Difference between tilde ( ~ ) and caret ( ^ ) in package.json
When we open our package.json file and search for dependency property and in there we find the packages that are listed as a nested object of the dependency property package-name:package-version. Now look at the package version, we find some numbers separated by three dots (e.g. 2.6.2).
NPM versions are written using three dots separated numbers the first number from the left shows the major release and the second number from the left shows the minor release and the third number shows the patch release of the package.
Syntax: The syntax of the npm version looks like the following.
Tilde (~) notation: It is used to match the most recent patch version. Caret ~ notation freezes the major version and minor version. As we know patch updates are bug fixes that’s why we can say ~ notation allows us to automatically accept bug fixes.
Example: The ~1.2.0 will update all the future patch updates. We have to write just ~1.2.0 and all the next patch update dependencies. For example, 1.2.1, 1.2.2, 1.2.5……………1.2.x.
Note: Patch updates are very small security changes in a package that is why the ~version is approximately equivalent to the version.
Caret (^) notation: It is used for automatically updating the minor updates along with patch updates.
Example: The ^1.2.4 will update all the future Minor and patch updates, for example, ^1.2.4 will automatically change the dependency to 1.x.x if any update occurs.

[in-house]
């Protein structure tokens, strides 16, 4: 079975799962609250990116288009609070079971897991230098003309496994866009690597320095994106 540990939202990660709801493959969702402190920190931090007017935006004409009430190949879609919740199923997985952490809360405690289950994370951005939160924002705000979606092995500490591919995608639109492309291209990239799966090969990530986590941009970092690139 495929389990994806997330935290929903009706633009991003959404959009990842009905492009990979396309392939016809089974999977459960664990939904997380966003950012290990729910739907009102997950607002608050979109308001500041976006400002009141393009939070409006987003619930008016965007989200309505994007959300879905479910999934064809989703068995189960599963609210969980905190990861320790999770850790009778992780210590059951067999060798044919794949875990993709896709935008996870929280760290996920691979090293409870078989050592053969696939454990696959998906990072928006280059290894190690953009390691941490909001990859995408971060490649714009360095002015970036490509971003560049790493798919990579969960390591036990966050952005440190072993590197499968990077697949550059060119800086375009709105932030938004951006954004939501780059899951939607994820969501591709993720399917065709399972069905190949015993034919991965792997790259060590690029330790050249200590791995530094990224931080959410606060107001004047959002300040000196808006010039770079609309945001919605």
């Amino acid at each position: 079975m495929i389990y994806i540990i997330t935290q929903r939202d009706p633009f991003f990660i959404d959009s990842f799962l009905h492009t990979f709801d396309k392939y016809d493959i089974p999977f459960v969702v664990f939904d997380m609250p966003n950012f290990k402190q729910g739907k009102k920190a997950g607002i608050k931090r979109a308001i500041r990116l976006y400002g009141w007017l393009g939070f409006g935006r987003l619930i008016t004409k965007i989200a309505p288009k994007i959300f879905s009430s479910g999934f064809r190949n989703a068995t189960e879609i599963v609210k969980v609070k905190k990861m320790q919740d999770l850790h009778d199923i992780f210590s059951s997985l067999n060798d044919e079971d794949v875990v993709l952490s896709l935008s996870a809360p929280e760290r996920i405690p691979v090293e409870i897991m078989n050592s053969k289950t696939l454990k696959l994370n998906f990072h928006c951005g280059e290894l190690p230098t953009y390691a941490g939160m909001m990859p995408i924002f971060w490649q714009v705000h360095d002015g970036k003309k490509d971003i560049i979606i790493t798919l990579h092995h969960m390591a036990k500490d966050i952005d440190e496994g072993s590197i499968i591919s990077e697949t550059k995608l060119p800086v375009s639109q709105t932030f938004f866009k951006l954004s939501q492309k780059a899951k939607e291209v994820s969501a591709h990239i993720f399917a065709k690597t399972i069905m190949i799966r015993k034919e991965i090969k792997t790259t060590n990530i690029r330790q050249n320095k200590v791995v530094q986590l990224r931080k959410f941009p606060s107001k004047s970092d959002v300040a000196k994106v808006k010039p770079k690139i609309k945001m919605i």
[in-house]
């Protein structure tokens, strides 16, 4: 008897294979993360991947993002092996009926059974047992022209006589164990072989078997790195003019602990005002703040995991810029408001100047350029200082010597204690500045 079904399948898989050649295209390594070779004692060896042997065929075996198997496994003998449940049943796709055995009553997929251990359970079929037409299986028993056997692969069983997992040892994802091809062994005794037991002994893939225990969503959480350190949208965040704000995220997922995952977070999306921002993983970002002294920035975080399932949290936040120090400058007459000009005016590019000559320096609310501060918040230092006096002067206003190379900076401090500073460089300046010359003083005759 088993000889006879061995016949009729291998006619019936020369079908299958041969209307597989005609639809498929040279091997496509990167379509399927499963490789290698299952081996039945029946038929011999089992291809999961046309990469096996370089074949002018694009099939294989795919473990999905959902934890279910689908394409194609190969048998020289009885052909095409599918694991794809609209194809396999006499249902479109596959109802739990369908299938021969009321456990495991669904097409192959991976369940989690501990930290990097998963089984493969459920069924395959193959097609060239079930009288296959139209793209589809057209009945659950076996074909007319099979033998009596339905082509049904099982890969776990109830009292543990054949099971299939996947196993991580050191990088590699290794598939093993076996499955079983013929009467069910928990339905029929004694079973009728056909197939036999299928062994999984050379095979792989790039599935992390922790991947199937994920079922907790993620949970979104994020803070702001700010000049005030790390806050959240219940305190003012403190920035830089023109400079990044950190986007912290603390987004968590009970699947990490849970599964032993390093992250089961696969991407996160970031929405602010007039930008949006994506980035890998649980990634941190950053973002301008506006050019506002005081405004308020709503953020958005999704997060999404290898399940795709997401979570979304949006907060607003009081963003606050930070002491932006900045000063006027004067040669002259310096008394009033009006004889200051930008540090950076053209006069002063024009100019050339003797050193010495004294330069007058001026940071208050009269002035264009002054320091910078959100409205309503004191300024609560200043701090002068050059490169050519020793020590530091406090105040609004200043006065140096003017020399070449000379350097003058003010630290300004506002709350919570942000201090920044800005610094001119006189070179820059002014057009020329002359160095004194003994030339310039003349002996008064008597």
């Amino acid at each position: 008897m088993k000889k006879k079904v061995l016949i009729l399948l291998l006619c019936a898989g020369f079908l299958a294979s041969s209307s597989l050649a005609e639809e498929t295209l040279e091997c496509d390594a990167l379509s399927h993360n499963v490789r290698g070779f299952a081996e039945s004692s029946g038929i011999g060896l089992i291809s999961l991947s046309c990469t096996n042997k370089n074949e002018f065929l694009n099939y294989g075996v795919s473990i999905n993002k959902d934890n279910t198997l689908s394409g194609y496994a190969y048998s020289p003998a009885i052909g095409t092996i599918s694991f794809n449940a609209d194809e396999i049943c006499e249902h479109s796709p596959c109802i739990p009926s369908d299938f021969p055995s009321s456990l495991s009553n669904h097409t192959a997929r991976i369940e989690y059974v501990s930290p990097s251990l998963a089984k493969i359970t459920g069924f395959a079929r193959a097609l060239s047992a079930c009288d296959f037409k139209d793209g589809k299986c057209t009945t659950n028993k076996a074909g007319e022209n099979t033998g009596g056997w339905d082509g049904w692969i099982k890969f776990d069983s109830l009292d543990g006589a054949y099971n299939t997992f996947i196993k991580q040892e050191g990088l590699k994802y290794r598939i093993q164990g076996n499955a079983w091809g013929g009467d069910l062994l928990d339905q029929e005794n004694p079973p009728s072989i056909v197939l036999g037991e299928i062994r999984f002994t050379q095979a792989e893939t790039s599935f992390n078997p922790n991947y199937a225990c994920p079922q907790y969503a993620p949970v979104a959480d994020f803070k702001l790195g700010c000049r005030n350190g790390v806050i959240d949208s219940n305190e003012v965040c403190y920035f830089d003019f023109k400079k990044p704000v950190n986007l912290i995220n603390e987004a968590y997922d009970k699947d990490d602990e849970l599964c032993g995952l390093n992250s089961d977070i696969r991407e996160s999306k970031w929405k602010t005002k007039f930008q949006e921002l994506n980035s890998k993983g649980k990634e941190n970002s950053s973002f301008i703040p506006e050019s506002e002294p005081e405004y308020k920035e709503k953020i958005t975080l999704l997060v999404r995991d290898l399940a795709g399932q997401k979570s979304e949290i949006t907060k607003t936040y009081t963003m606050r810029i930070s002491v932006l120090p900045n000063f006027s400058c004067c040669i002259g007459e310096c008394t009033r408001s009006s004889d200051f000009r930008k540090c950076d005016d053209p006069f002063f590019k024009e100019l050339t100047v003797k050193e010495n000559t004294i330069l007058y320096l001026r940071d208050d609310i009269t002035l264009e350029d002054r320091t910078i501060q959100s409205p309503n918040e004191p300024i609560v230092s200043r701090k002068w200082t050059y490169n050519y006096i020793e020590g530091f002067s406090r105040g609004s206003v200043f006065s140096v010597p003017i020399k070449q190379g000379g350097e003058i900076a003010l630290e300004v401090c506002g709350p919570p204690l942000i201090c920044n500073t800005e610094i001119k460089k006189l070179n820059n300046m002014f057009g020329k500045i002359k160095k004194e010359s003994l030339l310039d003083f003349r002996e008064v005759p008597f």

Using caret notation it is important to look at our code regularly if it is compatible with the newest version or not.
Difference between tilde (~) and caret (^) in package.json: Tilde(~) notation Caret(^) notation
Used for Approximately equivalent to version. Used for Compatible with version. It will update you to all future patch versions, without incrementing the minor version. ~1.2.3 will use releases from 1.2.3 to <1.3. It will update you to all future minor/patch versions, without incrementing the major version. ^2.3.4 will use releases from 2.3.4 to <3.0.0 It gives you bug fix releases. It gives you backwards-compatible new functionality as well. It will update in decimals. It will update to its latest version in numbers. Not a default notation used by NPM. Used by NPM as default notation. Example: ~1.0.2 Example: ^1.0.2